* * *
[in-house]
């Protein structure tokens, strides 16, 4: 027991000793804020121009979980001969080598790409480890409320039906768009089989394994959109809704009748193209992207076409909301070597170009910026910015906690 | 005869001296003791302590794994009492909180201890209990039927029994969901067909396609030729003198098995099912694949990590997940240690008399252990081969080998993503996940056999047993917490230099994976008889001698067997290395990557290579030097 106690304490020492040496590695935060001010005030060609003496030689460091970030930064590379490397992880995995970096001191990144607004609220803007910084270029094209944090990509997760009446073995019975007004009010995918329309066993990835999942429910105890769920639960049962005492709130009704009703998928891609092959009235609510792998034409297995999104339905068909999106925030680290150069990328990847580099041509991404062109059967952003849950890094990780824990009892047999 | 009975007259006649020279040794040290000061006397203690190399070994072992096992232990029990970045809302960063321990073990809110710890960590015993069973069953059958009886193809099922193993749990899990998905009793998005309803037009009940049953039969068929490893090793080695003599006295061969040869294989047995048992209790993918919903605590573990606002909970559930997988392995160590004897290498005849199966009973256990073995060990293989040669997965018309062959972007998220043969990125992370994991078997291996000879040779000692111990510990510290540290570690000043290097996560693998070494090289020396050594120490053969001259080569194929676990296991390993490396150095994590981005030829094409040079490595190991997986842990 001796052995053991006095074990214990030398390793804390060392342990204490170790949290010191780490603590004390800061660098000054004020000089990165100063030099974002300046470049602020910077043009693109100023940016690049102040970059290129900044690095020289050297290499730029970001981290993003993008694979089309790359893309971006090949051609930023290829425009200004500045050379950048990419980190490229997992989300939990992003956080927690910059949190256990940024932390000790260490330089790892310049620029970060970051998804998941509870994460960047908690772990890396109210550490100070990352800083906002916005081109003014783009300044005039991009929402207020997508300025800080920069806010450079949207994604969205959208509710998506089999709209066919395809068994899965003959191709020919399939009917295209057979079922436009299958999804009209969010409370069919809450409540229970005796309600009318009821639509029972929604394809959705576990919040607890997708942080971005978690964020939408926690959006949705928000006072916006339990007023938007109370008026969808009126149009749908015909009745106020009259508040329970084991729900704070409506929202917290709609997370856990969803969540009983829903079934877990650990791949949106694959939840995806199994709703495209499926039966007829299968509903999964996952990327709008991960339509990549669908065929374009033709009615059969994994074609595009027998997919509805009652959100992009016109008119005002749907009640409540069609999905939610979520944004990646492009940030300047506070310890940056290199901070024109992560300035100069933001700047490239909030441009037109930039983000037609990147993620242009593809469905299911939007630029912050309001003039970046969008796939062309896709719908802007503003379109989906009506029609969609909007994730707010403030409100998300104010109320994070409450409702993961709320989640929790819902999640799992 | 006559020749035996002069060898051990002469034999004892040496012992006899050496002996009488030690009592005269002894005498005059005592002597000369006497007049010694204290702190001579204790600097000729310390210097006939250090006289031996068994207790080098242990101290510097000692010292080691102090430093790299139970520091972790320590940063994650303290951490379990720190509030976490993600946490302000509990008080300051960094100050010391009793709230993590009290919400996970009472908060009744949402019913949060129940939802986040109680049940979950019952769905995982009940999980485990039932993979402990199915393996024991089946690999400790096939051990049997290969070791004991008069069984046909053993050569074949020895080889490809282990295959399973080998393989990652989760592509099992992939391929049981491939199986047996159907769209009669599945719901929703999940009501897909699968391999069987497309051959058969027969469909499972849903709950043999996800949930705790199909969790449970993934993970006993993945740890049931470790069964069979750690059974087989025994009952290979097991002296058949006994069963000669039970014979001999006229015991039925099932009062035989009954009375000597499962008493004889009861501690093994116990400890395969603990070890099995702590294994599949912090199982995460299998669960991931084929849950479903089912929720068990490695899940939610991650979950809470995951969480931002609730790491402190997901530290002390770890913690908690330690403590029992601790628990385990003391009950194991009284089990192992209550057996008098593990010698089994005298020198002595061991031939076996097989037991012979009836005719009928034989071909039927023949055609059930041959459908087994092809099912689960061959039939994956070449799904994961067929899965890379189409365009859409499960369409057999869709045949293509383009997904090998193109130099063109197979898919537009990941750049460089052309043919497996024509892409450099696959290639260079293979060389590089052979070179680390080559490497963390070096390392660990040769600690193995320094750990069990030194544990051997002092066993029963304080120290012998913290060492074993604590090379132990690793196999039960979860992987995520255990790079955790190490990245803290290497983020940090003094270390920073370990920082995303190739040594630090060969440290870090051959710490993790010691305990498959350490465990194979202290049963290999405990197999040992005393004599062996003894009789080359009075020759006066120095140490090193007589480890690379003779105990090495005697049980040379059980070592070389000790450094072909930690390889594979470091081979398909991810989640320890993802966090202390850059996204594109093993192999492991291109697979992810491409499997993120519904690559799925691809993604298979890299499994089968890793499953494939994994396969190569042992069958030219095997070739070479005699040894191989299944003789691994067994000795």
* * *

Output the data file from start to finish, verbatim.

[in-house]
């Protein structure tokens, strides 16, 4: 027991000793804020121009979980001969080598790409480890409320039906768009089989394994959109809704009748193209992207076409909301070597170009910026910015906690 | 005869001296003791302590794994009492909180201890209990039927029994969901067909396609030729003198098995099912694949990590997940240690008399252990081969080998993503996940056999047993917490230099994976008889001698067997290395990557290579030097 106690304490020492040496590695935060001010005030060609003496030689460091970030930064590379490397992880995995970096001191990144607004609220803007910084270029094209944090990509997760009446073995019975007004009010995918329309066993990835999942429910105890769920639960049962005492709130009704009703998928891609092959009235609510792998034409297995999104339905068909999106925030680290150069990328990847580099041509991404062109059967952003849950890094990780824990009892047999 | 009975007259006649020279040794040290000061006397203690190399070994072992096992232990029990970045809302960063321990073990809110710890960590015993069973069953059958009886193809099922193993749990899990998905009793998005309803037009009940049953039969068929490893090793080695003599006295061969040869294989047995048992209790993918919903605590573990606002909970559930997988392995160590004897290498005849199966009973256990073995060990293989040669997965018309062959972007998220043969990125992370994991078997291996000879040779000692111990510990510290540290570690000043290097996560693998070494090289020396050594120490053969001259080569194929676990296991390993490396150095994590981005030829094409040079490595190991997986842990 001796052995053991006095074990214990030398390793804390060392342990204490170790949290010191780490603590004390800061660098000054004020000089990165100063030099974002300046470049602020910077043009693109100023940016690049102040970059290129900044690095020289050297290499730029970001981290993003993008694979089309790359893309971006090949051609930023290829425009200004500045050379950048990419980190490229997992989300939990992003956080927690910059949190256990940024932390000790260490330089790892310049620029970060970051998804998941509870994460960047908690772990890396109210550490100070990352800083906002916005081109003014783009300044005039991009929402207020997508300025800080920069806010450079949207994604969205959208509710998506089999709209066919395809068994899965003959191709020919399939009917295209057979079922436009299958999804009209969010409370069919809450409540229970005796309600009318009821639509029972929604394809959705576990919040607890997708942080971005978690964020939408926690959006949705928000006072916006339990007023938007109370008026969808009126149009749908015909009745106020009259508040329970084991729900704070409506929202917290709609997370856990969803969540009983829903079934877990650990791949949106694959939840995806199994709703495209499926039966007829299968509903999964996952990327709008991960339509990549669908065929374009033709009615059969994994074609595009027998997919509805009652959100992009016109008119005002749907009640409540069609999905939610979520944004990646492009940030300047506070310890940056290199901070024109992560300035100069933001700047490239909030441009037109930039983000037609990147993620242009593809469905299911939007630029912050309001003039970046969008796939062309896709719908802007503003379109989906009506029609969609909007994730707010403030409100998300104010109320994070409450409702993961709320989640929790819902999640799992 | 006559020749035996002069060898051990002469034999004892040496012992006899050496002996009488030690009592005269002894005498005059005592002597000369006497007049010694204290702190001579204790600097000729310390210097006939250090006289031996068994207790080098242990101290510097000692010292080691102090430093790299139970520091972790320590940063994650303290951490379990720190509030976490993600946490302000509990008080300051960094100050010391009793709230993590009290919400996970009472908060009744949402019913949060129940939802986040109680049940979950019952769905995982009940999980485990039932993979402990199915393996024991089946690999400790096939051990049997290969070791004991008069069984046909053993050569074949020895080889490809282990295959399973080998393989990652989760592509099992992939391929049981491939199986047996159907769209009669599945719901929703999940009501897909699968391999069987497309051959058969027969469909499972849903709950043999996800949930705790199909969790449970993934993970006993993945740890049931470790069964069979750690059974087989025994009952290979097991002296058949006994069963000669039970014979001999006229015991039925099932009062035989009954009375000597499962008493004889009861501690093994116990400890395969603990070890099995702590294994599949912090199982995460299998669960991931084929849950479903089912929720068990490695899940939610991650979950809470995951969480931002609730790491402190997901530290002390770890913690908690330690403590029992601790628990385990003391009950194991009284089990192992209550057996008098593990010698089994005298020198002595061991031939076996097989037991012979009836005719009928034989071909039927023949055609059930041959459908087994092809099912689960061959039939994956070449799904994961067929899965890379189409365009859409499960369409057999869709045949293509383009997904090998193109130099063109197979898919537009990941750049460089052309043919497996024509892409450099696959290639260079293979060389590089052979070179680390080559490497963390070096390392660990040769600690193995320094750990069990030194544990051997002092066993029963304080120290012998913290060492074993604590090379132990690793196999039960979860992987995520255990790079955790190490990245803290290497983020940090003094270390920073370990920082995303190739040594630090060969440290870090051959710490993790010691305990498959350490465990194979202290049963290999405990197999040992005393004599062996003894009789080359009075020759006066120095140490090193007589480890690379003779105990090495005697049980040379059980070592070389000790450094072909930690390889594979470091081979398909991810989640320890993802966090202390850059996204594109093993192999492991291109697979992810491409499997993120519904690559799925691809993604298979890299499994089968890793499953494939994994396969190569042992069958030219095997070739070479005699040894191989299944003789691994067994000795």